Organic Won't Include Food from Cloned Animals: OTA

GREENFIELD, Mass. -- The Organic Trade Association (OTA) here reiterated yesterday that meat, milk, and other food products produced from cloned animals would not be sold as organic in the United States, in the wake of the U.S. Food and Drug Administration's conclusion that foods from cloned animals and their offspring are as safe as those produced from traditionally bred animals.

Also yesterday, FDA issued a risk assessment report, risk management plan, and guidance for the food industry, laying out the agency's regulatory approach on animal cloning. The national organic standards enforced by the U.S. Department of Agriculture require that organisms be developed and grown by systems that must be compatible with natural conditions and processes, including the breeding and raising of animals for meat, dairy, or other animal production.

"Meat and milk from cattle, swine, and goat clones are as safe as food we eat every day," FDA food safety chief Stephen Sundloff told the Associated Press. FDA has nevertheless asked animal-cloning companies to maintain a voluntary moratorium on sales to permit the marketplace to get used to the idea.

The production method of cloning is at odds with the Organic Foods Production Act (OFPA) and prohibited under National Organic Program regulations, OTA pointed out, adding that cloned animals thus can't be considered organic.

"OTA only supports the use of traditional processes for breeding and raising animals in the organic system," said OTA executive director Caren Wilcox in a statement. "The organic business community has never supported cloning animals as a part of the organic process. Organic animal products will not come from cloned animals. In the future, consumers who seek to avoid cloned meat, dairy, or other animal products should look for the organic label on products."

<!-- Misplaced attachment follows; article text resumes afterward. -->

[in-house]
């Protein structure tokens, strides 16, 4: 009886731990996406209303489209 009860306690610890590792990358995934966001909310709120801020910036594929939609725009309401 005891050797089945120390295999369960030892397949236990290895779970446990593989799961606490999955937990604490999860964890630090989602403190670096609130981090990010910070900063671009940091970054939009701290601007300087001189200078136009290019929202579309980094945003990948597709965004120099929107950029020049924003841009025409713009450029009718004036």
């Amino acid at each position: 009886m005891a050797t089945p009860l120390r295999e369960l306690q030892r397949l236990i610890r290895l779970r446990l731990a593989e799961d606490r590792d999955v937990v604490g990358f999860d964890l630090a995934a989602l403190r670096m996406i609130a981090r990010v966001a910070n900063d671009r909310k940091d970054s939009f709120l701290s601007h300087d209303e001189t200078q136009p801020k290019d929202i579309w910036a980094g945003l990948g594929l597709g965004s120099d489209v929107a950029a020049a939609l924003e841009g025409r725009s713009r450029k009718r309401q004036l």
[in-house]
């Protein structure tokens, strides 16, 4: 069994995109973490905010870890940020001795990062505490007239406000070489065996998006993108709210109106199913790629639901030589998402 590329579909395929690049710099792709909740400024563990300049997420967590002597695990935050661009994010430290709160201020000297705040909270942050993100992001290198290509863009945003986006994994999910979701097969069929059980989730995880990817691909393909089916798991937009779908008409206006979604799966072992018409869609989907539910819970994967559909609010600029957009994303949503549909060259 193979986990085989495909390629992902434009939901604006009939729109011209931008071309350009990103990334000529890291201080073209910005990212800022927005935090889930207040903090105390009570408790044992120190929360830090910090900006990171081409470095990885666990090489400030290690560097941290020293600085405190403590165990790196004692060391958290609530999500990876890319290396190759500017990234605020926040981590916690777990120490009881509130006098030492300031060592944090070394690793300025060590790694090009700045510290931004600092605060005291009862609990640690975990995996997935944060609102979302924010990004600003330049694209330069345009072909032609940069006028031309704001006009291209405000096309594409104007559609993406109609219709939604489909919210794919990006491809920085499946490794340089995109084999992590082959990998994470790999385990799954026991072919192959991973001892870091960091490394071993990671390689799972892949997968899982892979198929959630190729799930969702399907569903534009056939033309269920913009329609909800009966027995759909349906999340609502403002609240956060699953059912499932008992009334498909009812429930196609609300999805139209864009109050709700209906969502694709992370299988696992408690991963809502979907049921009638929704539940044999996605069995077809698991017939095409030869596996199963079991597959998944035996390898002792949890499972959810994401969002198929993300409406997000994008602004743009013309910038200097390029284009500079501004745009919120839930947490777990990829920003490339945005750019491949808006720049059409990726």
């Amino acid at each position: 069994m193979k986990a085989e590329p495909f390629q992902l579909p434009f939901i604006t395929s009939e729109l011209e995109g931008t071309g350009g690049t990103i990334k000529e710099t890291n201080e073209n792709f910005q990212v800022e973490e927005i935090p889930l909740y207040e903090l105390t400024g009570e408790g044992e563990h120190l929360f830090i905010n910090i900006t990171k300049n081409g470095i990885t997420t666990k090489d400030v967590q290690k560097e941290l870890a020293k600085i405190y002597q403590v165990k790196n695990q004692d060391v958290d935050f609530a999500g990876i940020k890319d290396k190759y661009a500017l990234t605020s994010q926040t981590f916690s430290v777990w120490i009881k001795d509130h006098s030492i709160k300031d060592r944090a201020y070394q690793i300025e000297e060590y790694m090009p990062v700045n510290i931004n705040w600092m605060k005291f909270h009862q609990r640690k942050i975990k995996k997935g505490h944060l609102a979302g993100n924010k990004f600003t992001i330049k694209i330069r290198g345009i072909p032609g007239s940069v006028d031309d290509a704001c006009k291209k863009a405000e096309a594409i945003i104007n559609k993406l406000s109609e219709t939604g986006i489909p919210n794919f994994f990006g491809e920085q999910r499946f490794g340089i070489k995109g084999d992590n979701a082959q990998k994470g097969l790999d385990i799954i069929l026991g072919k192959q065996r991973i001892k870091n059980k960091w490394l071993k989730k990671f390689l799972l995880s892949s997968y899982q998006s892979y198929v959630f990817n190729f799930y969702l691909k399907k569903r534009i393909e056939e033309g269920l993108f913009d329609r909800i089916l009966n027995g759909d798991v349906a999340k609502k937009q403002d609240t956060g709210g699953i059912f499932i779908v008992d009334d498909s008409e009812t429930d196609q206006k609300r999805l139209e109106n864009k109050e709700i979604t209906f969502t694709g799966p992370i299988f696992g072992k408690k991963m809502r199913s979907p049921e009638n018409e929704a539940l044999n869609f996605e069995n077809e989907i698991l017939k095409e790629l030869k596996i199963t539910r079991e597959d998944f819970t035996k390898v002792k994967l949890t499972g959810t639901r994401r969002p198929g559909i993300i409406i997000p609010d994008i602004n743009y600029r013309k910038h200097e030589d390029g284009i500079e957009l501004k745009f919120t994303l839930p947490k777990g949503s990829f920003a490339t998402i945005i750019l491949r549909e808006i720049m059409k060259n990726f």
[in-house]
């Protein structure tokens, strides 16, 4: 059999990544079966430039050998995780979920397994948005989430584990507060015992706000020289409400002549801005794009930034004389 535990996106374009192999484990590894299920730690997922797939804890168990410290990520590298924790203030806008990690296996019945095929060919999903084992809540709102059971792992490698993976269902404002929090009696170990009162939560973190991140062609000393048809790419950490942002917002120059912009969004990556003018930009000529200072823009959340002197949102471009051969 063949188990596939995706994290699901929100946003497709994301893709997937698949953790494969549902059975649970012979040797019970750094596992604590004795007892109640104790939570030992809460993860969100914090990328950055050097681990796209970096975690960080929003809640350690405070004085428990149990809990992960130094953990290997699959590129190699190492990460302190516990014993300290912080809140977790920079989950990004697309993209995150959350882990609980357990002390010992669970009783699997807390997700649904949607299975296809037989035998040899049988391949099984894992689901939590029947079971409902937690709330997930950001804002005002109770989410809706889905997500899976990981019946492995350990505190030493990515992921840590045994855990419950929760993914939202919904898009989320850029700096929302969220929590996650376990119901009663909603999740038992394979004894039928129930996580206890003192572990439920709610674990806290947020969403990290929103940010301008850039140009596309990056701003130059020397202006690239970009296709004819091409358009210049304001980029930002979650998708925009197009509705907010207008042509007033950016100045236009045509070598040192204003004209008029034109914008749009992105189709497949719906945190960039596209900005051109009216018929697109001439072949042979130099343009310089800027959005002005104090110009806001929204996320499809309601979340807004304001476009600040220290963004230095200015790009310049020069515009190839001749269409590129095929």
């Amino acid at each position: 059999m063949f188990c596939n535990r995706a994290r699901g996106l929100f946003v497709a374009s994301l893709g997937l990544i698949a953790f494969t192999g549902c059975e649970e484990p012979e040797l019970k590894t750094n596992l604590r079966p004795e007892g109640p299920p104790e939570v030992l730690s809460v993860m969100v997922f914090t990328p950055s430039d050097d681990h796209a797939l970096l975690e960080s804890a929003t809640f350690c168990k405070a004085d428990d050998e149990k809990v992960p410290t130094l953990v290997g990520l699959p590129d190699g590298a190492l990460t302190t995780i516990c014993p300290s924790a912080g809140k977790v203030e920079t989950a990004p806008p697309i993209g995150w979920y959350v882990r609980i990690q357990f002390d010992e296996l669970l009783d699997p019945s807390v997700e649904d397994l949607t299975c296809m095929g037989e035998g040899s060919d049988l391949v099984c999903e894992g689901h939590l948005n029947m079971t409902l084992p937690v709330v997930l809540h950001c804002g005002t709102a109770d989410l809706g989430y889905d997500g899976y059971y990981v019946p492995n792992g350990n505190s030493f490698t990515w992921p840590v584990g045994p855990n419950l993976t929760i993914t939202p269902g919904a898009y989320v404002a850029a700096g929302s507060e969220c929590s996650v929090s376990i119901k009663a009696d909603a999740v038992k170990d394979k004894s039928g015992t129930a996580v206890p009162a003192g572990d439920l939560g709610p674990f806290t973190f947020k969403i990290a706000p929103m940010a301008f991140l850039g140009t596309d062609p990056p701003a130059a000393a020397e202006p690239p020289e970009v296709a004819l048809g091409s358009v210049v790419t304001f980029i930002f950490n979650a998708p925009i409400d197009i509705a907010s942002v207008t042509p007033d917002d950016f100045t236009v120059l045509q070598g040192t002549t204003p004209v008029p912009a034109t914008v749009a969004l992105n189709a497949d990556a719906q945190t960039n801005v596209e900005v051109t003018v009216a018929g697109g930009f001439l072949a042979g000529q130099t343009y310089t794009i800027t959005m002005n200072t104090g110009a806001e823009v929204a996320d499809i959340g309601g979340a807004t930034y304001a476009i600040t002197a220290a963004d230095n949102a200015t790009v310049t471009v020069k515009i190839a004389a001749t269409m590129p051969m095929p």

Among other responses from the organic products community, La Farge, Wis.-based Organic Valley Family of Farms declared yesterday that it "strongly opposes" the ruling, vowed never to use cloned animals on its farms or in its products, and urged consumers to complain to their elected representatives.

"The long-term effects of cloned animals on public health and our planet are simply not known," noted Organic Valley c.e.o. George Siemon in a statement.

Dismay at the agency's ruling isn't just among organic suppliers and retailers, however. The Iowa City, Iowa-based Natural Cooperative Grocers Association, which represents 109 natural food co-op grocers across the United States, similarly opposes the FDA assessment.

Additionally, Tyson and Hormel are among the major nonorganic food companies that have said they wouldn't use cloned animals, in response to the FDA ruling.

OTA's more than 1,650 members include growers, shippers, processors, certifiers, farmers' associations, distributors, importers, exporters, consultants, and retailers.
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